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I can't figure it out, Code:

smallSum :: (Ord a, Integral a) => a -> a
smallSum n 
    | n < 0 = 0
    | (n < 20) = n + smallSum (n - 1)
    | otherwise = error "Number needs to be in 1..10"

fastSumOfSeriesLength :: (Ord a, Integral a) => a -> a
fastSumOfSeriesLength x 
    | x < 10 = smallSum x
    | x >= 10 = sum (take (rest - 1) [dif !! (firstDigit - 1), dif !! (firstDigit - 1) + 100..]) + smallList !! (firstDigit - 1)
    where
        smallList = [smallSum x | x <- [1..10]]
        largeList = [smallSum x | x <- [11..20]]
        dif = [l - s | l <- largeList, s <- smallList]
        firstDigit = x `mod` 10
        rest = x `div` 10

Error:

ghci> :r
[1 of 1] Compiling Main             ( learn.hs, interpreted )

learn.hs:194:32:
    Could not deduce (a ~ Int)
    from the context (Ord a, Integral a)
      bound by the type signature for
                 fastSumOfSeriesLength :: (Ord a, Integral a) => a -> a
      at learn.hs:191:26-54
      `a' is a rigid type variable bound by
          the type signature for
            fastSumOfSeriesLength :: (Ord a, Integral a) => a -> a
          at learn.hs:191:26
    In the first argument of `(-)', namely `rest'
    In the first argument of `take', namely `(rest - 1)'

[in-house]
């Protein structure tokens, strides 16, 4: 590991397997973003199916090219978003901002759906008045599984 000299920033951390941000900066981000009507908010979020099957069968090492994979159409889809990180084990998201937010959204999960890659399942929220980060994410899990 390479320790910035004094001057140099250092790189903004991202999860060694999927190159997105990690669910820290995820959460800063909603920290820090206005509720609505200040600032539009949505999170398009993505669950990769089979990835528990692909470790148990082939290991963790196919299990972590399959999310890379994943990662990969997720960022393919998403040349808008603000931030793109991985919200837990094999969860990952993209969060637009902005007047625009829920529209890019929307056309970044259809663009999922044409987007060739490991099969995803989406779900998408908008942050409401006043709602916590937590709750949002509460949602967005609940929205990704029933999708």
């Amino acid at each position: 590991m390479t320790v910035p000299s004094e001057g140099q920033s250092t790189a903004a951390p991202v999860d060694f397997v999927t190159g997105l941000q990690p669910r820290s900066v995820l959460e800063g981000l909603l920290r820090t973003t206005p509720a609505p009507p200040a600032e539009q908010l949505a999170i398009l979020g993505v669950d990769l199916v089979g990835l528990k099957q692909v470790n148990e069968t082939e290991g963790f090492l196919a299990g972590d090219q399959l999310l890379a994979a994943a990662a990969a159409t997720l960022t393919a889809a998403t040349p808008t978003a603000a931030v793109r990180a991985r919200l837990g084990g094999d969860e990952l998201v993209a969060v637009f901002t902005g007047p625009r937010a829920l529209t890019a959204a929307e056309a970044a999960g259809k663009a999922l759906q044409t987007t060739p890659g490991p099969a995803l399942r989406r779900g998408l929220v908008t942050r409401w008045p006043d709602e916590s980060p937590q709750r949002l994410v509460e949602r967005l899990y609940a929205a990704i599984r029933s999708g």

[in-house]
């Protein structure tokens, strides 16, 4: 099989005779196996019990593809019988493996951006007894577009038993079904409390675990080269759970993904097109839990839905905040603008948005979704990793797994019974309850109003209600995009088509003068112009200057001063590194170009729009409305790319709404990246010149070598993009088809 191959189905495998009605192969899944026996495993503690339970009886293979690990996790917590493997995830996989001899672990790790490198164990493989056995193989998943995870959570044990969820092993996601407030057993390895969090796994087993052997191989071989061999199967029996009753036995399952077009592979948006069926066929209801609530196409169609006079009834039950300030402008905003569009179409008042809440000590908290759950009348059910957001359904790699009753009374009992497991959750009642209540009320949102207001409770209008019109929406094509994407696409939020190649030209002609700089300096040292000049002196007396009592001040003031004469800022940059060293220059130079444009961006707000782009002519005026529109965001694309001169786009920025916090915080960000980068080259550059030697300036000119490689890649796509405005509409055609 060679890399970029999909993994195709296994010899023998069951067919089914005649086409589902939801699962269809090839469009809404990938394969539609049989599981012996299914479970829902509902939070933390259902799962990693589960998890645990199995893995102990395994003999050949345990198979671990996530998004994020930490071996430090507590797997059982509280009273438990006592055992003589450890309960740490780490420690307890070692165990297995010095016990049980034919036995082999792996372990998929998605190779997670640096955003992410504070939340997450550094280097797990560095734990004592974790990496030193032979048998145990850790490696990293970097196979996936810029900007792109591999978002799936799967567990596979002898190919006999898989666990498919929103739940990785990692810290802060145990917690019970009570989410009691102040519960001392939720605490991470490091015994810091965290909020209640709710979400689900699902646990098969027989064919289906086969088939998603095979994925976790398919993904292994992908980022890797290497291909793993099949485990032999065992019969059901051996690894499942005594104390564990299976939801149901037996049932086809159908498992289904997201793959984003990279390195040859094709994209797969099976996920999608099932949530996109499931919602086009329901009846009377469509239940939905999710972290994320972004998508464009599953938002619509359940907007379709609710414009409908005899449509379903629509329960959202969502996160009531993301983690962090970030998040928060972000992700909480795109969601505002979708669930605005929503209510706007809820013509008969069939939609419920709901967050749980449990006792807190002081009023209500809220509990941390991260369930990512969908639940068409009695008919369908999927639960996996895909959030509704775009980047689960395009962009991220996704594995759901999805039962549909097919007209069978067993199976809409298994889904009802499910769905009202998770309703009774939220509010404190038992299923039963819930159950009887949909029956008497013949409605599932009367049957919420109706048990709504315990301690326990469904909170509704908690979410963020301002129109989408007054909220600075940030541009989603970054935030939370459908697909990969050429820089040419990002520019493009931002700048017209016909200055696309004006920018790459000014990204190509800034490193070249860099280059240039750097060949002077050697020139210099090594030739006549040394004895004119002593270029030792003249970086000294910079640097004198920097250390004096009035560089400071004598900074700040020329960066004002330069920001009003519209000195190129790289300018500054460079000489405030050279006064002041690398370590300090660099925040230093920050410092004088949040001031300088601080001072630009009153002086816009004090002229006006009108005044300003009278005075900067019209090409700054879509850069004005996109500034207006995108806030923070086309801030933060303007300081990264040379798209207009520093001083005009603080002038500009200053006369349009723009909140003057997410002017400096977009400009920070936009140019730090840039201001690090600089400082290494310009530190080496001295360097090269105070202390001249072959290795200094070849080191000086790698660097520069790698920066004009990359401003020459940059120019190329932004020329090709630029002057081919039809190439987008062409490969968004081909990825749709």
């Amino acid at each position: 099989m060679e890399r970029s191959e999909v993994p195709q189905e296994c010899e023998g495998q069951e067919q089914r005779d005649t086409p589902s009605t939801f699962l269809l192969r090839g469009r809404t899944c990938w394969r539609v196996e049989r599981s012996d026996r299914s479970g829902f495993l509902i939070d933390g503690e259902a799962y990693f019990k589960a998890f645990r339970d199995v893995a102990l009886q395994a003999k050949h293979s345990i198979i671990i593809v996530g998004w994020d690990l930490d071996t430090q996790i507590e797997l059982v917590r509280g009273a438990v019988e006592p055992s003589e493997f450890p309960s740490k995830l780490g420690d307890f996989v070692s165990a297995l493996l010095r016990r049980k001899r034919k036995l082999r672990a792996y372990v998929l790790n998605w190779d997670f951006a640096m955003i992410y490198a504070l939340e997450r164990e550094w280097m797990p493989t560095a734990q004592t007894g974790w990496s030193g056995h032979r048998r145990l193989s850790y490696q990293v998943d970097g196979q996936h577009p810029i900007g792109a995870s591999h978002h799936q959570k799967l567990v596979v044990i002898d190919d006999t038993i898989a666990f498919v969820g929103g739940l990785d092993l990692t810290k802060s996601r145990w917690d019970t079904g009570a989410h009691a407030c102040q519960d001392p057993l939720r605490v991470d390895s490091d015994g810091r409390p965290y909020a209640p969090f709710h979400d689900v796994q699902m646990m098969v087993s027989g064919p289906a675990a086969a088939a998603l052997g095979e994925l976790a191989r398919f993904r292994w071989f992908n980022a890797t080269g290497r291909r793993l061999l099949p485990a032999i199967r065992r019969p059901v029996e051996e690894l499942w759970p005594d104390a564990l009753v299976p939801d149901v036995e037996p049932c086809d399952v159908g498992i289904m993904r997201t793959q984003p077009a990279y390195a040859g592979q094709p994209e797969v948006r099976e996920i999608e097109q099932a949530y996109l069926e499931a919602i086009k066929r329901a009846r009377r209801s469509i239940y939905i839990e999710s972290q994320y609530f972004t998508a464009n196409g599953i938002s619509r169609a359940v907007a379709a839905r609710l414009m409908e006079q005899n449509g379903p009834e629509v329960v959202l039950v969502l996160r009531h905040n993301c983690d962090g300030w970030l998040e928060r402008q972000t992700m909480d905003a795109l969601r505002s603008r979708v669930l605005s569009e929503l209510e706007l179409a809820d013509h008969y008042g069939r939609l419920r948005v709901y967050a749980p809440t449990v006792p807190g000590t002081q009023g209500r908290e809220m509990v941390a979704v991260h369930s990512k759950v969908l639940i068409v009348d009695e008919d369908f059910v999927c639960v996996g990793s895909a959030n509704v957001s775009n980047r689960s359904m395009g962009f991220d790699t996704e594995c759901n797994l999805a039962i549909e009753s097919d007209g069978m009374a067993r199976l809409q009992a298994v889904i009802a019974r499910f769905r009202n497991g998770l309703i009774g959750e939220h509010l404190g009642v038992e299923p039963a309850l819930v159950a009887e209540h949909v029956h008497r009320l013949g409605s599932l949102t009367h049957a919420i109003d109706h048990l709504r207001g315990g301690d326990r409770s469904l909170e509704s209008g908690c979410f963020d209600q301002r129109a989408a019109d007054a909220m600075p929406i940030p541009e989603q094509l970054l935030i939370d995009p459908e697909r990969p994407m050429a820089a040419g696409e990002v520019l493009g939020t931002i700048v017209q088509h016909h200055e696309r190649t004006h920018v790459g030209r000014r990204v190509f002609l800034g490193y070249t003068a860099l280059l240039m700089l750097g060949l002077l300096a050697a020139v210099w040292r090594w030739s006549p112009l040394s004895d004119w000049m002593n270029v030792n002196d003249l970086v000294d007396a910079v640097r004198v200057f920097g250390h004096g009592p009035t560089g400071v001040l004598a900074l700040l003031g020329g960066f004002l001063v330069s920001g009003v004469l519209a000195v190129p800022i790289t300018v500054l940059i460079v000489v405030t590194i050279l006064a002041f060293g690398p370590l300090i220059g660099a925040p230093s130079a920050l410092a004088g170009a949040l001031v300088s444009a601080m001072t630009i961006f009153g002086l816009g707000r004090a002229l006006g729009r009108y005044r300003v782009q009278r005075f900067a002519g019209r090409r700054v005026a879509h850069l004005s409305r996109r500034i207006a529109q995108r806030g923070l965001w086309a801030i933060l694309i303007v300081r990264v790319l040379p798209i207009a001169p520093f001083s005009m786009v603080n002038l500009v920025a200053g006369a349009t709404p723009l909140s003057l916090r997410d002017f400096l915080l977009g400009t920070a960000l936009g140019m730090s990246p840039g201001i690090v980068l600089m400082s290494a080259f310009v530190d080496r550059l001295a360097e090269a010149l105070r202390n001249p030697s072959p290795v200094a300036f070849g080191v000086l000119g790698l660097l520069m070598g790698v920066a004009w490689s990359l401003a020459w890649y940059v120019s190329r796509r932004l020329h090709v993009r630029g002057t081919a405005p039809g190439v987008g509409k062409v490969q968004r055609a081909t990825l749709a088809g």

In the first argument of `sum', namely
      `(take
          (rest - 1)
          [dif !! (firstDigit - 1), dif !! (firstDigit - 1) + 100 .. ])'
Failed, modules loaded: none.

Im looking for someone to point out whats wrong, what it would look light working and what I need to google to learn more about this error.

share|improve this question
    
A quick tip: you can remove the type declaration of your functions and then load it in GHCi. With the :t expr command you can ask the type of a function. – Boldizsár Németh Sep 30 '13 at 6:20

Check out the types of (!!) and take:

*Main> :t (!!)
(!!) :: [a] -> Int -> a
*Main> :t take
take :: Int -> [a] -> [a]

Since you use these on expressions with the same type as x, this means x must be an Int -- but you declared that this function should work on any kind of (integral) number. (If you read the error slowly, hopefully you will be able to see it saying this.) The simplest fix is to import Data.List and use genericIndex and genericTake instead.

share|improve this answer
    
I would rather say the easiest fix is deleting the type declaration or making it Int -> Int, but that depends if he needs polymorphism. – MdxBhmt Sep 30 '13 at 6:23
1  
@MdxBhmt Probably deleting the whole file is the easiest. But my criteria for "simple" are less effable than my criteria for "easy". =) – Daniel Wagner Sep 30 '13 at 6:38

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